It had to happen didn’t it? After the jubilation and self-congratulation of “The best championship ever!” © of last summer, it just had to be followed by, well, if not the worst league of recent times, then certainly one of the least inspiring. Sure, there’s been a few thrills and spills, Carlow’s performances in Division 1B were particularly fun, but with the lack of relegation from Division 1A, and the already, highly intense round robin nature of the championship, has the necessity for a competitive spring campaign been lost? Have we really learned that much from this year’s league? And is it possible that the Football League (yes, I went there) has been more entertaining than the hurling one this spring? Anyone? Ok, ok, I’ll go back in my box now.
Still there’s reasons to be cheerful. League finals over the last 20 years have been dominated by Kilkenny (11 final appearances, 9 wins) and Tipperary (9 final appearances, 3 victories) and as much as we love it when the old firm duke it out, it makes a refreshing change to have Limerick (first League final in 13 years) and Waterford (first final in 3 years) pair up together. And what’s more intriguing is that this is the first time in the long history of the competition (94 years now) where these two proud hurling counties will come head to head in such an encounter. So yes, there’s certainly something novel and intriguing about this one.
By rights Limerick shouldn’t be here. I mean, they don’t need to be. They won the All-Ireland last year for the first time since the Vietnam war ended, and it wouldn’t have been a surprise to anyone if the celebrations from such a triumph carried on into this year. But it just so happens that, whatever way they swing it, they have probably the most complete squad in the country right now, and whatever 15 they put out is capable of taking on anyone. So Mike Casey is out for a while? No problem, we’ll just throw Tom Condon in there and he’ll reward us with the form of his life. Kyle Hayes is missing for a couple of games? Not to worry, Shane Dowling can just come in and remind us why he’d just about make any other team in the country anyway.
What’s perhaps most scary for the competition at the moment, is that the number of options this team has seems to be increasing. If anything, the supporting cast of last year appear to be the leading men of this year. Then you have the likes of Conor Boylan, Robbie Hanley and Paddy O’Loughlin throwing their hands up in the air as well.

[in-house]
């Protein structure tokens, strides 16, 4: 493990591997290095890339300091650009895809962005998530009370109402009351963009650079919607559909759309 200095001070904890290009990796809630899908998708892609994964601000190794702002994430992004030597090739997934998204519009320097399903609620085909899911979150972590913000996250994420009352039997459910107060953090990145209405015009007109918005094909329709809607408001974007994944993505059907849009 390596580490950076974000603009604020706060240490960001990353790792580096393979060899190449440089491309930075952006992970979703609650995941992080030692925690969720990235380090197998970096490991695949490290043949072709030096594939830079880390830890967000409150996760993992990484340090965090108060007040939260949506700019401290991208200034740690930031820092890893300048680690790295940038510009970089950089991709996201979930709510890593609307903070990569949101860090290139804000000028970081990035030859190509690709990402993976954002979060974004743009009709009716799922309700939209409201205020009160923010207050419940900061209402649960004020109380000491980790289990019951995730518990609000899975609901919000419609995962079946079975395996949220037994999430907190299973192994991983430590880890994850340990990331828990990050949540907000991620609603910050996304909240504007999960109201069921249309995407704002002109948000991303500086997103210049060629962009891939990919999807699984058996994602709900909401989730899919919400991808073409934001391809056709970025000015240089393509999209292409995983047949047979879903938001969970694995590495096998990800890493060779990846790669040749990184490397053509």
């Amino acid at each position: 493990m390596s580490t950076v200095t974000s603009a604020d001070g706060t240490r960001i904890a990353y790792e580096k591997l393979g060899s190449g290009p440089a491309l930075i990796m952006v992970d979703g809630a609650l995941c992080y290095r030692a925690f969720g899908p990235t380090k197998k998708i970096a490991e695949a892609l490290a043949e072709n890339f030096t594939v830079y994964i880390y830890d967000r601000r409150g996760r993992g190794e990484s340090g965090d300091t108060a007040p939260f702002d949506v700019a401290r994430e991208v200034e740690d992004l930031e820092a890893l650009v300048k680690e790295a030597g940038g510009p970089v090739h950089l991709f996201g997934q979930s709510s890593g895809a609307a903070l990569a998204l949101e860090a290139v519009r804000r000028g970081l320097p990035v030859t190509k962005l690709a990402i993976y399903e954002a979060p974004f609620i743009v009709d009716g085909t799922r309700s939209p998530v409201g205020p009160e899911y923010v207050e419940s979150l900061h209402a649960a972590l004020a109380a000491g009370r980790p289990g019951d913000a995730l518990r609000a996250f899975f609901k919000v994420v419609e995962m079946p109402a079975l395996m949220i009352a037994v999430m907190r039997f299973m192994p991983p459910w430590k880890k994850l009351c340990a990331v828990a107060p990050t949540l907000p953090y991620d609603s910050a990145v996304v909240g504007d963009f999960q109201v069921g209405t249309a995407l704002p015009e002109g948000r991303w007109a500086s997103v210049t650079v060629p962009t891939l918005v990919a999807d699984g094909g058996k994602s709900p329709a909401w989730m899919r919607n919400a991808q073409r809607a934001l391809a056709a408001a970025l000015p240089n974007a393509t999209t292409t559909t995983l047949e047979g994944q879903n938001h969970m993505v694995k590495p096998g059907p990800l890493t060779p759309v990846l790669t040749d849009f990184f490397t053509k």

Waterford, on the other hand, did need to produce something this spring. Let’s face it, last year was a washout, and notwithstanding the reasonable grumbles they could have had (refereeing decisions, injuries, the Munster council, their own county board) there was the lingering sense that, well, they kind of let themselves down a bit as well. It was a bitterly disappointing end to the Derek McGrath era, and for sure there needed to be a reaction this spring to show that there was life left in this team yet. No matter what happens this Sunday, at the very least, Pauric Fanning has got that.
This campaign has proved a few things about this Waterford team. Number 1: Whatever talk there is about the county not having the players or, in particular, the forwards to compete at the highest level is a complete nonsense. It seems utterly ridiculous that anyone would ever accuse a squad containing Pauric Mahony, Maurice Shanahan, the Bennett Brothers, Austin Gleeson alongside Tommy Ryan, Brian O’Halloran, DJ Foran et al of being light in attack. Whatever may trip them up between now and August, a lack of scoring forwards should not be one of them.
Secondly, and this is very important, there seems to be just that little bit more backbone in this side than there was before. Now granted, there was a fair deal of luck in the way the side managed to, somehow, conjure up a win against Galway last Sunday, but the psychological gain gleaned from such a victory cannot be discounted. Let’s face it, two points down, a man down, with 15 minutes to go, playing into the wind against one of the best teams in the country. Only the most fervent, one eyed Deise supporter would have backed their team from there. And yet, win it they did.
It’s been a bit plainer sailing for Limerick. Very few people would have tipped them to lose either their quarter or semi-final and in fairness, there was never really a time when either looked in doubt. On saying that though, when was the last time the team gave a real standout performance? Kilkenny in the middle of February? It could just be that they haven’t needed to give a display of that stature since, but there must be a slight concern that the test they’re going to face on Sunday will be significantly more difficult than their previous 2 games.
So, it’s a tight one call and certainly, if you were going by the unpredictability of this year’s competition, and this column has struggled, you wouldn’t be parting with too much of your hard earned money on it. Here’s an interesting titbit though: 3 of the last 4 National Hurling League winners (Clare, Waterford and Galway) have been from the “lower” division of 1B. An omen for Waterford perhaps? Obviously on form and, well pedigree at least, there’s no comparison. Limerick seem the safer bet. But something just tells me that Waterford need this one a bit more than their opponents. And in a game of such fine margins, that could be all the difference.
PREDICTION: Waterford by 2